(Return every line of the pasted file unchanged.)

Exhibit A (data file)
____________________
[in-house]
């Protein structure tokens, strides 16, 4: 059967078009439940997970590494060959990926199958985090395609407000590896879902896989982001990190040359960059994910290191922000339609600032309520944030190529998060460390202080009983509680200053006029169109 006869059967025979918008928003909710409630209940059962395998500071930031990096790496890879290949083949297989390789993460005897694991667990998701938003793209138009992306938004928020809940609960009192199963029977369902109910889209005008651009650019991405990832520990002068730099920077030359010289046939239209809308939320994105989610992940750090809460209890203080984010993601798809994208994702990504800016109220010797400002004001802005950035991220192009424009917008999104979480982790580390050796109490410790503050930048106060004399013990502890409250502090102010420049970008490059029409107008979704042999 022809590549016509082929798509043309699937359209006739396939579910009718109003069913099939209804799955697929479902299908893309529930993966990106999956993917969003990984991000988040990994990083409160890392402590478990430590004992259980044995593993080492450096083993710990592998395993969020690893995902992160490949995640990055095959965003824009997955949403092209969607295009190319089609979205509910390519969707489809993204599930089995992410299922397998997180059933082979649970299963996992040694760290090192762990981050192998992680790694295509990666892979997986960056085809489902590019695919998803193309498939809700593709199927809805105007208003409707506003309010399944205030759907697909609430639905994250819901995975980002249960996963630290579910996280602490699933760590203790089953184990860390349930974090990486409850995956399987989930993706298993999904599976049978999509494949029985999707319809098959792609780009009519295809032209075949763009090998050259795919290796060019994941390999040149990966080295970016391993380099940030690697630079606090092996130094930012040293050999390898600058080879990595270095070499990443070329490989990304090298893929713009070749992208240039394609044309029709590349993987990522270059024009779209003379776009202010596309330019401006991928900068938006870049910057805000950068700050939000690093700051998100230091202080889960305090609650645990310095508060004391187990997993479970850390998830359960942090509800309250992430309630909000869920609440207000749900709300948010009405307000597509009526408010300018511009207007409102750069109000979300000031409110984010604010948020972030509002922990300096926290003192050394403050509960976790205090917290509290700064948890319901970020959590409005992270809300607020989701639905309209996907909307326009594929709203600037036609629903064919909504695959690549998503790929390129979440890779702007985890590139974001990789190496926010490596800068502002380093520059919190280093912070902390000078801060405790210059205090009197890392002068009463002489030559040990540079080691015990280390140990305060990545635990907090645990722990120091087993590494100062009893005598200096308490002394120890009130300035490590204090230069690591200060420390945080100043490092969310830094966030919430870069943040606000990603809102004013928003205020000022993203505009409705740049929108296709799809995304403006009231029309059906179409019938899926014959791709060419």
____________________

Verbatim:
[in-house]
């Protein structure tokens, strides 16, 4: 059967078009439940997970590494060959990926199958985090395609407000590896879902896989982001990190040359960059994910290191922000339609600032309520944030190529998060460390202080009983509680200053006029169109 006869059967025979918008928003909710409630209940059962395998500071930031990096790496890879290949083949297989390789993460005897694991667990998701938003793209138009992306938004928020809940609960009192199963029977369902109910889209005008651009650019991405990832520990002068730099920077030359010289046939239209809308939320994105989610992940750090809460209890203080984010993601798809994208994702990504800016109220010797400002004001802005950035991220192009424009917008999104979480982790580390050796109490410790503050930048106060004399013990502890409250502090102010420049970008490059029409107008979704042999 022809590549016509082929798509043309699937359209006739396939579910009718109003069913099939209804799955697929479902299908893309529930993966990106999956993917969003990984991000988040990994990083409160890392402590478990430590004992259980044995593993080492450096083993710990592998395993969020690893995902992160490949995640990055095959965003824009997955949403092209969607295009190319089609979205509910390519969707489809993204599930089995992410299922397998997180059933082979649970299963996992040694760290090192762990981050192998992680790694295509990666892979997986960056085809489902590019695919998803193309498939809700593709199927809805105007208003409707506003309010399944205030759907697909609430639905994250819901995975980002249960996963630290579910996280602490699933760590203790089953184990860390349930974090990486409850995956399987989930993706298993999904599976049978999509494949029985999707319809098959792609780009009519295809032209075949763009090998050259795919290796060019994941390999040149990966080295970016391993380099940030690697630079606090092996130094930012040293050999390898600058080879990595270095070499990443070329490989990304090298893929713009070749992208240039394609044309029709590349993987990522270059024009779209003379776009202010596309330019401006991928900068938006870049910057805000950068700050939000690093700051998100230091202080889960305090609650645990310095508060004391187990997993479970850390998830359960942090509800309250992430309630909000869920609440207000749900709300948010009405307000597509009526408010300018511009207007409102750069109000979300000031409110984010604010948020972030509002922990300096926290003192050394403050509960976790205090917290509290700064948890319901970020959590409005992270809300607020989701639905309209996907909307326009594929709203600037036609629903064919909504695959690549998503790929390129979440890779702007985890590139974001990789190496926010490596800068502002380093520059919190280093912070902390000078801060405790210059205090009197890392002068009463002489030559040990540079080691015990280390140990305060990545635990907090645990722990120091087993590494100062009893005598200096308490002394120890009130300035490590204090230069690591200060420390945080100043490092969310830094966030919430870069943040606000990603809102004013928003205020000022993203505009409705740049929108296709799809995304403006009231029309059906179409019938899926014959791709060419």